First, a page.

Saturday, February 04, 2012

Blogorrhea re: Kuwait

Except for a momentary panic about the currency conversion for Kuwaiti Dinars - we were tipping the hotel dudes 1 dinar and there was some confusion after the fact as to whether that was a couple of bucks, or a couple of cents - our vacation in Kuwait has been wonderful. It's our first time traveling without the kids and while we are enjoying doing what we want, when we want to, with no regard for the whims and fussing of children, we are also finding ourselves pointing out all the little things they would enjoy if they were here, and wondering what they would say at certain times. Sigh.

We went to church in Kuwait.

My impression of Kuwait being a rough-and-tumble Gulf state, some combination of Syria and somewhere nicer, has been reinforced at every turn. In this neighborhood there were nice villas on a dirt/mud road.

Exhibit B: totally normal, shabby storefronts selling ripoff technology products in the shadow of fabulous skyscrapers.

Or take this small store. We walked in to buy some water and I was instantly transported back to Damascus. In Syria, this is what a grocery store IS. It might not look like much, but you can buy almost anything at a place like this. I asked the clerk if I could take a picture and he said sure. It turns out this store has been here since before the Iraqi invasion. I got chills just thinking about it as I stood there.

This is the view of that same store, from outside and across the street. Pre-war neighborhood market + fancy lights skyscraper = Kuwait.

I can't get away from thinking about the Persian Gulf War at every turn. Maybe this building is just one of those buildings that never got finished. It happens a lot in the Middle East. But maybe it was bombed or bothered during the war. Who knows?

This is the British Embassy, or the old British Embassy, or something. I would like to imagine that Freya Stark walked on this street long before it was paved. You see what a sucker I am for nostalgia?

Now, Kuwait Towers. Aren't they huge? We walked to them along the lovely Kuwait City Corniche.

Once we got up to the observation gallery, we were confronted with the wonderful view over the well as an endless row of ashtrays (!!!). Here, Jeremy is pretending to light up as he enjoys the sights. We've been so pampered in the UAE because hardly anyone smokes in public there. It's different here.

The Kuwait Towers were really fascinating to me, but not for the reasons you might think (or for the reasons Kuwait Towers wants you to think). The view was neat and the towers are visually arresting, but I found myself much more charmed by the quirks like the row of ashtrays, or the mini exhibit on the destruction of the towers during the war. There were pictures of the damage Iraqi troops inflicted on the towers' facilities in 1990 and it reminded me so much of Quneitra, in the Golan Heights. There, too, you can find pictures and places of destruction by the enemy preserved and labeled so that those horrible acts can never be forgotten.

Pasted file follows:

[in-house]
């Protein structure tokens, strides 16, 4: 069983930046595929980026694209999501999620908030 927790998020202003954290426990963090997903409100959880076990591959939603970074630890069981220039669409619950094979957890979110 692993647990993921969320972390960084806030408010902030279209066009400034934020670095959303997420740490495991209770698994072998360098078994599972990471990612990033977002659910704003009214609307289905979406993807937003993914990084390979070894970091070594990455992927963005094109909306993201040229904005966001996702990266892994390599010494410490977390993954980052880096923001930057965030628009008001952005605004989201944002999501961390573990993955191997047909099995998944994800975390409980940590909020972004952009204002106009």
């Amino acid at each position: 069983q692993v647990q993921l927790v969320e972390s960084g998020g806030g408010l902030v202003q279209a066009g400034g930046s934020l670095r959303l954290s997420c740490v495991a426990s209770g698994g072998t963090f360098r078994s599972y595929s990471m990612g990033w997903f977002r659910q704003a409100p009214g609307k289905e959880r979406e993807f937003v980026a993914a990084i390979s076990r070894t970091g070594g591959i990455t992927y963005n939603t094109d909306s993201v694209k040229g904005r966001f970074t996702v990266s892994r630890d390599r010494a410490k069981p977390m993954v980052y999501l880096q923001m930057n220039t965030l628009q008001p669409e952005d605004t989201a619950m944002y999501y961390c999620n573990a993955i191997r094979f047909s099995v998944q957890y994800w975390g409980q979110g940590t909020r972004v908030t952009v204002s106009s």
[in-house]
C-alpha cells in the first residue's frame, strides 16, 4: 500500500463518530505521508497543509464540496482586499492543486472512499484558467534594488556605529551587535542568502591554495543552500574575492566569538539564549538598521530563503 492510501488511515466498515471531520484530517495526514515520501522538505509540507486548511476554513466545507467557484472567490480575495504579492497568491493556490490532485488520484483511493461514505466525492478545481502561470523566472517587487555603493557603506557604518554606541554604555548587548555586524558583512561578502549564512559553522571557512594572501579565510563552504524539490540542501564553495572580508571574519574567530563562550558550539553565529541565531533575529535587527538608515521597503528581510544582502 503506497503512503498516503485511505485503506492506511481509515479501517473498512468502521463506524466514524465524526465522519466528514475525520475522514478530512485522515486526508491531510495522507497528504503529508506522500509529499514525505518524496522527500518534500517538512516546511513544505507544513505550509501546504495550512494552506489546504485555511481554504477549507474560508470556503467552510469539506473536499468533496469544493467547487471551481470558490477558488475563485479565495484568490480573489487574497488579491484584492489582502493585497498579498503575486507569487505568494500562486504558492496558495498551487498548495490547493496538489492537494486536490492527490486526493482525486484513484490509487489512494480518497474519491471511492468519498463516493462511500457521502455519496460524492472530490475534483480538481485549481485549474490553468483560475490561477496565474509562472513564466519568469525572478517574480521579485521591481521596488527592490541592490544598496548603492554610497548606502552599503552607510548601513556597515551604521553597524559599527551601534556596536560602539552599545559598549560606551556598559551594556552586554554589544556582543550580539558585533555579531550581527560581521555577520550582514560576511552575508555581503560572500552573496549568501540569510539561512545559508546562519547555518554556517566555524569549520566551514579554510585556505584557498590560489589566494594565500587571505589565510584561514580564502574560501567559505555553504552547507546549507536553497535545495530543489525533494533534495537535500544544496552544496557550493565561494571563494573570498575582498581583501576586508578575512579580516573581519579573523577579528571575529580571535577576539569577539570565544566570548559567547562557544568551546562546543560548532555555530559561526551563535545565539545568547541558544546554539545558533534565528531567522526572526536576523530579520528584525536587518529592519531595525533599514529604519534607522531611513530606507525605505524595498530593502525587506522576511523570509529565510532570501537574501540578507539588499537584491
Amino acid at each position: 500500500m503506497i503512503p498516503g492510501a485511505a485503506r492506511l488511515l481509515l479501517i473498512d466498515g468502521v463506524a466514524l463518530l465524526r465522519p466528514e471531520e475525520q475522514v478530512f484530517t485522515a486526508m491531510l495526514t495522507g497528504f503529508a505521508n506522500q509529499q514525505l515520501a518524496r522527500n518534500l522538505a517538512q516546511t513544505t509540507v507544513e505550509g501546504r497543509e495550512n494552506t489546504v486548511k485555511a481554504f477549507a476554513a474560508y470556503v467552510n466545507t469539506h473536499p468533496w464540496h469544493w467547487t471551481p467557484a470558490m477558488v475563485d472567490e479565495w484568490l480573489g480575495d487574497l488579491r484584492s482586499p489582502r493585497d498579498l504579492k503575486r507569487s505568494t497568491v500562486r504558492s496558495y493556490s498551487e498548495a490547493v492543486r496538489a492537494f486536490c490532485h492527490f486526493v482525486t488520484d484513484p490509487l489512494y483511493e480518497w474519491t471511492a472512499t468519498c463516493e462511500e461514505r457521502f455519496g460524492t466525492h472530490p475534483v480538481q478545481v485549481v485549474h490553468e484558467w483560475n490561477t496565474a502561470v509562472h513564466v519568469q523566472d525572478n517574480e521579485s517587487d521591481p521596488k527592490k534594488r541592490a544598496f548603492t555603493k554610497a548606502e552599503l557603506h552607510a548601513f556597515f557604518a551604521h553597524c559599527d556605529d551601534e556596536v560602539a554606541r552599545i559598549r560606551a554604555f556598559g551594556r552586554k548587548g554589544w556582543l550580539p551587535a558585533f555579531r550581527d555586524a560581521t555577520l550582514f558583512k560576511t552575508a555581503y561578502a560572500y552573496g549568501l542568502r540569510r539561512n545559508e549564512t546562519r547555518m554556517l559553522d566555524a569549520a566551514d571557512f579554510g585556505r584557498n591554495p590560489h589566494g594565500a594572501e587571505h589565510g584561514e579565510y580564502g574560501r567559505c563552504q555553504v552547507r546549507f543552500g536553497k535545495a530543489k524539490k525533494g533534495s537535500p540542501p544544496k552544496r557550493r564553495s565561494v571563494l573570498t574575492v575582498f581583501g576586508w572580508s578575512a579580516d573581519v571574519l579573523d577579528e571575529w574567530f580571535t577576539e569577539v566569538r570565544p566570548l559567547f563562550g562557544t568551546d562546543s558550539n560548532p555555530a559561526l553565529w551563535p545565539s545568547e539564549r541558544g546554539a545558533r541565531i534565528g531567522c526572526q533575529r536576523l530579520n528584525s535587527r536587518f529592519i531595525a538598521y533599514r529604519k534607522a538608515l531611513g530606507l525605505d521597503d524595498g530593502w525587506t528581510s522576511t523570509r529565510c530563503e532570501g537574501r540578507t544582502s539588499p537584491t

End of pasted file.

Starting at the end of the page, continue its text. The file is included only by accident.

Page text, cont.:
There was an extensive water park below the towers, but it wasn't open. It is quite cold here - much colder than the UAE, to my surprise.

The overall impression I get of Kuwait is that it is a place that was designed and built with great care and attention...30 or 40 years ago. In the meantime, the country has endured a war and other changes and the general infrastructure gives off a shabby and neglected air. However, the people are as pert and lively as ever and don't seem to notice, or care. I don't know that I care, either. I enjoyed being somewhere with a great sense of real history, even if it isn't ancient history. It's history I can remember from my own lifetime, which makes it more meaningful.

I have to also give homage to the long-standing joke of Kuwait being the 51st state in the United States of America. Have you heard that one before? I heard it all the time in Syria. I don't know what the Kuwaitis think, but many of the youth certainly emulate Americans in their style of dress. I haven't seen so many hoodies and track suits since I left the US. Even the veiled girls wear hoodies! Further evidence of Kuwait having oh-so-special ties with the US include the fact that Google Maps has street directions here, and also you can send SMS to mobile phones here through Gmail, for free. Hmph.

We head back to Sharjah tonight, just in time for the start of the semester tomorrow. I'm going to do my best to enjoy my second airplane flight without children (my first was on Thursday).


Katie Lewis said...

Really fascinating, Bridget.

Kathy Haynie said...

I appreciate the ways I am learning to differentiate among the different middle eastern countries as I read your blog. They were all one desert-y blur to me before. So glad you had a good trip!

Anonymous said...

I saw an American flag flying in downtown Kuwait, which I have never seen in the Middle East (except for in embassies). And no, this one wasn't in any embassy. Wow! Bonus for Kuwait.

breanne said...

People don't smoke much in public in the UAE? Wow, that IS amazing. Why not?

Also, that's incredible that Google Maps has directions in Kuwait. I can always tell where the Israeli territory ends and the West Bank starts when I am looking at google maps because suddenly the street names end and all the roads look like little dirt trails.

Crys said...

So cool!

Jennifer said...

It still just blows me away that you're in Kuwait--like you, my opinion of it is stuck in the past like there is still a war going on there. Yeah for a kid-free vacation!


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